The initiative has definitely been heralded by the government as a job creation policy. As I said earlier, I would certainly welcome any initiative which progresses South Australia's interests and creates jobs. However, we are yet to see where these jobs will be created, so I remain cautious on that front. What jobs will they create? What jobs will they destroy? These are valid questions that need to be asked because if you did get this technology to a stage where drivers are not required, what jobs will the technology then replace? What drivers will then be replaced? These are credible questions that need to be asked.

The majority of job creation and technological advancement in this area actually occurred, I would have said, three to four years ago when the initial research and development was being executed overseas by companies such as Google and Uber. Now the government seeks to implement the bill that is before the house in an attempt to encourage car manufacturers to test their driverless car technologies in South Australia. As I have said, while I welcome any investment or stimulus in South Australia, I would hate to think that the real and significant opportunity for job creation, when the technology was in its infancy, and technological advancement that the initiative offers passed some years ago when the technology was being developed and implemented overseas.

What scares me about this technology, and there have been comments made about the outside nature of the business, is about how a lot of the IP will not stay in South Australia. This is a real risk. Have a look at companies (say, in America) like Boeing, for example. When someone sets up shop here and their IP is in a state and their back of house is in a state, that company, on more occasions than not, will stay in that country and the jobs will stay in that country.

I cannot guarantee that that is going to be the case here because, as mentioned by my colleague (the member for Mitchell) earlier, what I think the most likely scenario that may occur, following trials, is that companies may then leave and profits may go from South Australia. They will take their IP, they will take their expenditure, their revenues, they will take their profits and they will take their jobs back overseas. If the initiative is to be a real job creator for South Australia then what we have to do is we have to entice these companies to move their operations to South Australia, to move their IP to South Australia, to move their data to South Australia and to move their back of house to South Australia. Short of this I cannot really see how this technology is going to be the silver bullet that South Australia needs. It might add value—I am sure it will add value—but it is not going to be the silver bullet that South Australia needs.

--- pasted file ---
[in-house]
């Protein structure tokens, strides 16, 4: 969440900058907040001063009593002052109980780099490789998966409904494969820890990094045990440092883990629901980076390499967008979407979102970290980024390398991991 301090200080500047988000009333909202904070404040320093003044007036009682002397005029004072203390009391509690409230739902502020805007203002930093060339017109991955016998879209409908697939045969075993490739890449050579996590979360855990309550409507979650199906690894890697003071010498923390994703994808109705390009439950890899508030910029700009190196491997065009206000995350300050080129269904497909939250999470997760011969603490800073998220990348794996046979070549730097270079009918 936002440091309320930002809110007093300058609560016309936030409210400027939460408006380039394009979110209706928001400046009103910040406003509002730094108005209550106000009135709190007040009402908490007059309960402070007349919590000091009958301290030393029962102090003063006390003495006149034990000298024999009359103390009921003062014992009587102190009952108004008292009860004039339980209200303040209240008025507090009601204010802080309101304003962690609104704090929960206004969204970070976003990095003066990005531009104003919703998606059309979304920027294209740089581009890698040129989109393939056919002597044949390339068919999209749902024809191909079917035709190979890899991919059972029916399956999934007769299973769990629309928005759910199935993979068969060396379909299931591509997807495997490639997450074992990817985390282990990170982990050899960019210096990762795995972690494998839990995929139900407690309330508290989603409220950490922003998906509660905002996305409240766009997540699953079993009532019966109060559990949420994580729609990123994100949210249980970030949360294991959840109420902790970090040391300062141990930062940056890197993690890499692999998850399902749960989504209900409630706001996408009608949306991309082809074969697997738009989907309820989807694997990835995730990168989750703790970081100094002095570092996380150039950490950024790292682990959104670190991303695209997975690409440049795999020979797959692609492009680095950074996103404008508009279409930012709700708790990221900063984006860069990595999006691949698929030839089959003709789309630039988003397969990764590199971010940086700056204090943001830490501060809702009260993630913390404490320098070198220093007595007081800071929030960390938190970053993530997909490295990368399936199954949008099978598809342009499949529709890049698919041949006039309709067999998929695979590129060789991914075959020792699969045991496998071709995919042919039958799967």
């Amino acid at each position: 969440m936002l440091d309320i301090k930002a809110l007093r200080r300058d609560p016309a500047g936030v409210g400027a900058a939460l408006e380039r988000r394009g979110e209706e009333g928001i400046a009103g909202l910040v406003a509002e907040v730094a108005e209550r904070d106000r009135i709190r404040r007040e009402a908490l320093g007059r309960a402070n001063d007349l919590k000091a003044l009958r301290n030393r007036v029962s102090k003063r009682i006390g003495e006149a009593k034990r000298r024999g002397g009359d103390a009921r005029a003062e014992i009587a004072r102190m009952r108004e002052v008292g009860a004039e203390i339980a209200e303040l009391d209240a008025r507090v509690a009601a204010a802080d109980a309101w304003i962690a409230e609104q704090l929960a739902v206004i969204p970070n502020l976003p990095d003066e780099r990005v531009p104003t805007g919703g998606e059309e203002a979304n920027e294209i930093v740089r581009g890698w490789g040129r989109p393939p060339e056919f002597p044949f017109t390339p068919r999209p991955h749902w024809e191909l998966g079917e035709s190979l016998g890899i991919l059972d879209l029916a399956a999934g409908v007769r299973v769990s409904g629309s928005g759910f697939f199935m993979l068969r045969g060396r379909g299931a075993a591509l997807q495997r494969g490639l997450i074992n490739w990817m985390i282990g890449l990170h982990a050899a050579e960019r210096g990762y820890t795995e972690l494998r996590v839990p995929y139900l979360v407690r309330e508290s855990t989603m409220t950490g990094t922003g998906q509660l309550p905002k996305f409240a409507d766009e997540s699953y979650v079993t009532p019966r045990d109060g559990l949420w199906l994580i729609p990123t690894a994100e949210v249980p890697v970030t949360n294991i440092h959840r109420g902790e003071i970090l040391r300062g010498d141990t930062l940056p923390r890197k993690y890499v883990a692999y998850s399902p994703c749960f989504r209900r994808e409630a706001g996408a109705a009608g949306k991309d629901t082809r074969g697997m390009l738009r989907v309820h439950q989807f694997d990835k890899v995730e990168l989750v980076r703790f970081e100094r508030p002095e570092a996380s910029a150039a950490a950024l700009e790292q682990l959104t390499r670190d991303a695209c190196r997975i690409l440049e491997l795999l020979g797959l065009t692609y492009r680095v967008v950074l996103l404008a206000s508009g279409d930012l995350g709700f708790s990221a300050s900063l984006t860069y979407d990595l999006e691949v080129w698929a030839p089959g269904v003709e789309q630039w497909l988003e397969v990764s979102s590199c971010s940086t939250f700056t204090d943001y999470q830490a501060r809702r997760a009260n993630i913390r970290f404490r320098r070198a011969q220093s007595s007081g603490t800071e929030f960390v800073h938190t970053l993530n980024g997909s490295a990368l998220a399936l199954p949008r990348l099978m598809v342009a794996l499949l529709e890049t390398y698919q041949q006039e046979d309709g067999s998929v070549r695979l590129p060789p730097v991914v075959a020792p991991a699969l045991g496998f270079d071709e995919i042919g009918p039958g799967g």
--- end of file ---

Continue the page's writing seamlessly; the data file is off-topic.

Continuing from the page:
I urge the Minister for Transport to ensure that we do things to ensure that these companies invest in South Australia for the longer term, not the short term, that we create jobs and that the profits stay in the hands of South Australians and South Australian jobs. I would appreciate any indication from the state government about where it expects these additional jobs, how they will be generated, how many jobs will be created from this initiative and the sustainability of this potentially new South Australian industry as a jobs generator.